The Looming Cost Of Climate Change: Home Insurance Premiums On The Rise

Real Estate

A recent study from PolicyGenius found that quoted homeowner’s insurance premiums increased by 21% nationally from May 2022 to May 2023. Florida experienced the largest jump with premiums increasing by 35%. The steep increases in homeowner’s insurance costs contribute to the already intractable housing affordability crisis, as homeowners must allocate more of their incomes to their monthly housing costs.

Natural Disaster Risk Drives Up Insurance Costs

When State Farm stopped offering new policies in California, they blamed wildfire risk and construction costs for their inability to operate profitably in the Golden State. Farmers Insurance has pulled out of California and Florida and pointed to hurricane risk as an explanation for exiting Florida. As climate change increases the severity and frequency of natural disasters, more homeowners and homebuyers will likely lose coverage or face increased insurance costs.

Homebuyers Prefer Homes With Lower Climate Risks

Homes that experience the largest jumps in insurance costs will likely experience lower home price appreciation than comparable homes with stable premiums. Homes where wildfire, flood, storm, or other natural disaster risks are increasing, will become less attractive to buyers who prefer homes with lower climate risks and insurance costs. A Redfin experiment found that homebuyers with access to flood risk data make offers on homes with lower risk. Redfin users who viewed properties with severe and/or extreme flood risk before the experiment bid on homes with 54% less risk after receiving access to risk data than users who were not shown the risk data. Redfin customers in flood-prone Cape Coral, FL, Houston, and Baton Rouge, LA, were the most likely to click into the flood-risk portion of home listings.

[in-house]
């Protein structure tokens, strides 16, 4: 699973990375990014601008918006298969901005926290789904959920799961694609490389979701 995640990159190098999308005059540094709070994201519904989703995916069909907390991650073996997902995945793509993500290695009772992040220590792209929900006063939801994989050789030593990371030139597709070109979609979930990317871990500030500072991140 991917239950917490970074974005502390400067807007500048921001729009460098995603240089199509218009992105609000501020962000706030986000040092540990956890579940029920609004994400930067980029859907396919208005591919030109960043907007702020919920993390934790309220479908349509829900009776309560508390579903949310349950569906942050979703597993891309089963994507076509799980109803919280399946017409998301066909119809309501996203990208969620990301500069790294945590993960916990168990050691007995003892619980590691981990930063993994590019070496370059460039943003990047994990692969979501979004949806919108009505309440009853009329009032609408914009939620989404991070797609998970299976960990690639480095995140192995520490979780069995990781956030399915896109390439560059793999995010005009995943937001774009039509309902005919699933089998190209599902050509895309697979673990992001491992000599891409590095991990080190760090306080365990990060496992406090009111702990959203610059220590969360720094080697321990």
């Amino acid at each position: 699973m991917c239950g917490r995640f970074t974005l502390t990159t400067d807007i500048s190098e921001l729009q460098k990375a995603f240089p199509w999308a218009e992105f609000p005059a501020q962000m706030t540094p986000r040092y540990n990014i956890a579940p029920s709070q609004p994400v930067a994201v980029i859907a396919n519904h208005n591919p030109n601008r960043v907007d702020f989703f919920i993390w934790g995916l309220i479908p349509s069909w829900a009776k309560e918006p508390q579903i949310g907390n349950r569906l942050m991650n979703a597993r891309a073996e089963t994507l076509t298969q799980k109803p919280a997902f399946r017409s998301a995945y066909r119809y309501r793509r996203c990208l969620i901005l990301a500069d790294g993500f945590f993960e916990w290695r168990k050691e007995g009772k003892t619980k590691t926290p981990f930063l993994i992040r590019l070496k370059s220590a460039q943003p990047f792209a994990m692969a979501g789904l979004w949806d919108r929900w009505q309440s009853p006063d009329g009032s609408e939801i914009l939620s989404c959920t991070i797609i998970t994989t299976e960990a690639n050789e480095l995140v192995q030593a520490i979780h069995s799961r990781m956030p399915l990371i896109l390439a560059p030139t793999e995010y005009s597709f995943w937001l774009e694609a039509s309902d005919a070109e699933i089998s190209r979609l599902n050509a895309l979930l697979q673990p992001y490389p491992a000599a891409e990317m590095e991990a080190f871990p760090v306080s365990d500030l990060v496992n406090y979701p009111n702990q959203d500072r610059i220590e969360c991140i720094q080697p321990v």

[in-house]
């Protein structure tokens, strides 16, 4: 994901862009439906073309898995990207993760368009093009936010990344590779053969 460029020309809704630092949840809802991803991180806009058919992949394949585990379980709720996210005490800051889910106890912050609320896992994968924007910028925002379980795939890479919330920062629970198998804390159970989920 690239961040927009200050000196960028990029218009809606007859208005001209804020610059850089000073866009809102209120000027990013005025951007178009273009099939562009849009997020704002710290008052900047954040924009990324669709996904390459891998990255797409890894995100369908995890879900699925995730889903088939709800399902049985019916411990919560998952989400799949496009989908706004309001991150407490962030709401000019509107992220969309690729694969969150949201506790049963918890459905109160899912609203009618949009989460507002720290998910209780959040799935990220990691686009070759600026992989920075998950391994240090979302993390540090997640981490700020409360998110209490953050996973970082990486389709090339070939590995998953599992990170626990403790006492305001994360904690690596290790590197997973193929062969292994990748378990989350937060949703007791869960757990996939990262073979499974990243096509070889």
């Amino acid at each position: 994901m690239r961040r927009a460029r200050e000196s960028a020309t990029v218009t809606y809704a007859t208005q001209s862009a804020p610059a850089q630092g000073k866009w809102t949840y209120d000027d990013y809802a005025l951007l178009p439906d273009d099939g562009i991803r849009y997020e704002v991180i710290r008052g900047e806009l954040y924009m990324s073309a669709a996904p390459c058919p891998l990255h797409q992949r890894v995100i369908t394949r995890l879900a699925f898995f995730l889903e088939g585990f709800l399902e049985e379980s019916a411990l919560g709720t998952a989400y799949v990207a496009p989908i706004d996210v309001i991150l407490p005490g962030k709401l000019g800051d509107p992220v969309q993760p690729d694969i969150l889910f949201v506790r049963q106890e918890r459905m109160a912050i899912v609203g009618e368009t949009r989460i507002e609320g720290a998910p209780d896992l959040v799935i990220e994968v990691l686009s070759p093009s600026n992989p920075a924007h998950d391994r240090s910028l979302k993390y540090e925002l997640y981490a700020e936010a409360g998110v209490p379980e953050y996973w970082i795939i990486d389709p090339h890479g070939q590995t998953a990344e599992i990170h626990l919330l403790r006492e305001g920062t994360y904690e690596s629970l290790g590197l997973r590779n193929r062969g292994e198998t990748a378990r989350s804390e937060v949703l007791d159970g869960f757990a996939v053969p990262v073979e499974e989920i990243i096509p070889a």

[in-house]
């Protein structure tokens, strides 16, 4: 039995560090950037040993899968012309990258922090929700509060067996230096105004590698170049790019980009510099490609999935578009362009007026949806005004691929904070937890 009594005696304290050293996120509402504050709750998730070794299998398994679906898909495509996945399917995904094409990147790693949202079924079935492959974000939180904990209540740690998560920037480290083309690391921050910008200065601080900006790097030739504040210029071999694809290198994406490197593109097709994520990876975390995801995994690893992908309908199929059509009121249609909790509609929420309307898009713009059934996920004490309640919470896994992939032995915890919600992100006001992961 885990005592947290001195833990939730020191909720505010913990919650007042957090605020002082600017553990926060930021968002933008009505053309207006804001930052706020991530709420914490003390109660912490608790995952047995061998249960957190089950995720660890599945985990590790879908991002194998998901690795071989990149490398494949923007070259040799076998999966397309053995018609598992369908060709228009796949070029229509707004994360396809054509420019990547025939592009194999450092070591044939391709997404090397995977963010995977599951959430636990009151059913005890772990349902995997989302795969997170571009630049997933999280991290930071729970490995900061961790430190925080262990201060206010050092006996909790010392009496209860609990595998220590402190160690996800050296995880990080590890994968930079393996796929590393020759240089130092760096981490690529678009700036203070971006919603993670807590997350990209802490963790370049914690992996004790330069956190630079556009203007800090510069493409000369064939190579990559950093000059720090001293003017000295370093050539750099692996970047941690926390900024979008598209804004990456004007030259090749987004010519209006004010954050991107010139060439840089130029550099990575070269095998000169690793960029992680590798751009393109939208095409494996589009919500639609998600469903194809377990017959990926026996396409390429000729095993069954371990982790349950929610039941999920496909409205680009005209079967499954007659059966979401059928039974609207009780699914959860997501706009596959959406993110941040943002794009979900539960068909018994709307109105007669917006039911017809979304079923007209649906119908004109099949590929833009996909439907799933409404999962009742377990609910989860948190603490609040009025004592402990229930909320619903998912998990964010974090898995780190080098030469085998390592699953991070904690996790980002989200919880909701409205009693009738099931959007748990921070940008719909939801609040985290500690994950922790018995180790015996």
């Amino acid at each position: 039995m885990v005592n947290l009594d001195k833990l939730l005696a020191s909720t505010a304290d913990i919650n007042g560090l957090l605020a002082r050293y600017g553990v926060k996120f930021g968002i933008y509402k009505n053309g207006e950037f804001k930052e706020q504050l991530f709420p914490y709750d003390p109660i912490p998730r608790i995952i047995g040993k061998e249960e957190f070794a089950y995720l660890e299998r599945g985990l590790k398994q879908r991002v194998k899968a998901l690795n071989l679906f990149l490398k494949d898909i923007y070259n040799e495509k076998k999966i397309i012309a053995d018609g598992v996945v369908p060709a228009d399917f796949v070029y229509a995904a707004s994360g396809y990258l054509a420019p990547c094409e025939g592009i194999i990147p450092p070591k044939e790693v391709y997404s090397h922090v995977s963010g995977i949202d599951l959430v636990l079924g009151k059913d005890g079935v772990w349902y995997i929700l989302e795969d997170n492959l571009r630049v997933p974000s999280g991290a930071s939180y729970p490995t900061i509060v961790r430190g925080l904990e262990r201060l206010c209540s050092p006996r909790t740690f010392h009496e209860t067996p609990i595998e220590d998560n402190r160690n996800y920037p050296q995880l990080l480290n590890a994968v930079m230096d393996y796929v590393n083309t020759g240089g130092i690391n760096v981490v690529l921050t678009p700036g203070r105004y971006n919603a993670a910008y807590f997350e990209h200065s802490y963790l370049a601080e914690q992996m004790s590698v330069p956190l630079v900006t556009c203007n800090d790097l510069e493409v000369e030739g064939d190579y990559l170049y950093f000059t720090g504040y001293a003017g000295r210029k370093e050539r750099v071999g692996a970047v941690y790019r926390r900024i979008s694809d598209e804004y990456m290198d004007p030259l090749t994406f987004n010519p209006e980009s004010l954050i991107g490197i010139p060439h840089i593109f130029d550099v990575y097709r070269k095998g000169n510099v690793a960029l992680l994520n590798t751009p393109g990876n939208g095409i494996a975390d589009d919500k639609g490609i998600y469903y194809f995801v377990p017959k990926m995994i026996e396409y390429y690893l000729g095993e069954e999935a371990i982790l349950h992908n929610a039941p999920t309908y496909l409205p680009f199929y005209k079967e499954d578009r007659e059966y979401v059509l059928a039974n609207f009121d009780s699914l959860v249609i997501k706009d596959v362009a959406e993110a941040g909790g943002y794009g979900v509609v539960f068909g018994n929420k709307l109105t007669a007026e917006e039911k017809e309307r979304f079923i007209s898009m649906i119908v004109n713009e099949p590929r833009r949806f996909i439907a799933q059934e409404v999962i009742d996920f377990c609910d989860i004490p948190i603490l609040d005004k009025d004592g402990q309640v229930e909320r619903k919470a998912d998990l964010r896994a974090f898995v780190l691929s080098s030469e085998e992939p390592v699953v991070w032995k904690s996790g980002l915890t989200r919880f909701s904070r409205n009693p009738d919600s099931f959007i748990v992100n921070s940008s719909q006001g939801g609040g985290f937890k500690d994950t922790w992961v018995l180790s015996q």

Housing Affordability Will Worsen Without Government Action

Although homebuyers prefer homes not at risk of natural disasters, affordability remains the first consideration for homebuyers. This explains why homebuyers from expensive places like New York and Los Angeles continue to move to disaster-prone Florida, which offer relatively affordable homes and low taxes. Over the last two years, on net, approximately 60,000 relocated to Lee County, FL, which contains Fort Myers and Cape Coral, and was devastated by Hurricane Ian last September. But now that Florida insurance premium prices have increased 35% in just one year, Florida cities like Cape Coral may become a less attractive location for homebuyers.

We already have a shortage of affordable housing in the United States, and rising home insurance costs will worsen the problem. Local and state governments must prioritize building resilient housing in places with low disaster risks and insurance costs. Delaying action will only make the consequences of climate change costlier.

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